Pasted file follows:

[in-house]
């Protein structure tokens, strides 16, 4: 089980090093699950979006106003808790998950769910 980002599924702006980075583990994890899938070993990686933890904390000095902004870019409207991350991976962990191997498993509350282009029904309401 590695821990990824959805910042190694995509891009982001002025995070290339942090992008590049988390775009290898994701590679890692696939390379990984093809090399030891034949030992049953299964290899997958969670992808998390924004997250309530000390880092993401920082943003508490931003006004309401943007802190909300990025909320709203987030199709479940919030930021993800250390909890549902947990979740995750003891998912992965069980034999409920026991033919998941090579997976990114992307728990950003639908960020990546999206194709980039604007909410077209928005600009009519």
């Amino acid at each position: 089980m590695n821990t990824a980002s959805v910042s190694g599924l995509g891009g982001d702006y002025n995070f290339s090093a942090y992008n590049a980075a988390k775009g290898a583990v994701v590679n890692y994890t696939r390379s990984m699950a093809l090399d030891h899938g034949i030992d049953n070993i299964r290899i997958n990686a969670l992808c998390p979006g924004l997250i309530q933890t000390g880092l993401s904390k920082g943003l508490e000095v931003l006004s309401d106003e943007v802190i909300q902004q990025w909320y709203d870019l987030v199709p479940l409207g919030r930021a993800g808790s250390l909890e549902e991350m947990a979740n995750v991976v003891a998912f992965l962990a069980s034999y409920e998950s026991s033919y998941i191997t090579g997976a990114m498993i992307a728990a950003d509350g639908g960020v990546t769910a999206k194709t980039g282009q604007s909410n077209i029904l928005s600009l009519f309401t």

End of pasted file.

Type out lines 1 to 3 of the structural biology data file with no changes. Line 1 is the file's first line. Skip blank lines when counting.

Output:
[in-house]
């Protein structure tokens, strides 16, 4: 089980090093699950979006106003808790998950769910 980002599924702006980075583990994890899938070993990686933890904390000095902004870019409207991350991976962990191997498993509350282009029904309401 590695821990990824959805910042190694995509891009982001002025995070290339942090992008590049988390775009290898994701590679890692696939390379990984093809090399030891034949030992049953299964290899997958969670992808998390924004997250309530000390880092993401920082943003508490931003006004309401943007802190909300990025909320709203987030199709479940919030930021993800250390909890549902947990979740995750003891998912992965069980034999409920026991033919998941090579997976990114992307728990950003639908960020990546999206194709980039604007909410077209928005600009009519």
């Amino acid at each position: 089980m590695n821990t990824a980002s959805v910042s190694g599924l995509g891009g982001d702006y002025n995070f290339s090093a942090y992008n590049a980075a988390k775009g290898a583990v994701v590679n890692y994890t696939r390379s990984m699950a093809l090399d030891h899938g034949i030992d049953n070993i299964r290899i997958n990686a969670l992808c998390p979006g924004l997250i309530q933890t000390g880092l993401s904390k920082g943003l508490e000095v931003l006004s309401d106003e943007v802190i909300q902004q990025w909320y709203d870019l987030v199709p479940l409207g919030r930021a993800g808790s250390l909890e549902e991350m947990a979740n995750v991976v003891a998912f992965l962990a069980s034999y409920e998950s026991s033919y998941i191997t090579g997976a990114m498993i992307a728990a950003d509350g639908g960020v990546t769910a999206k194709t980039g282009q604007s909410n077209i029904l928005s600009l009519f309401t």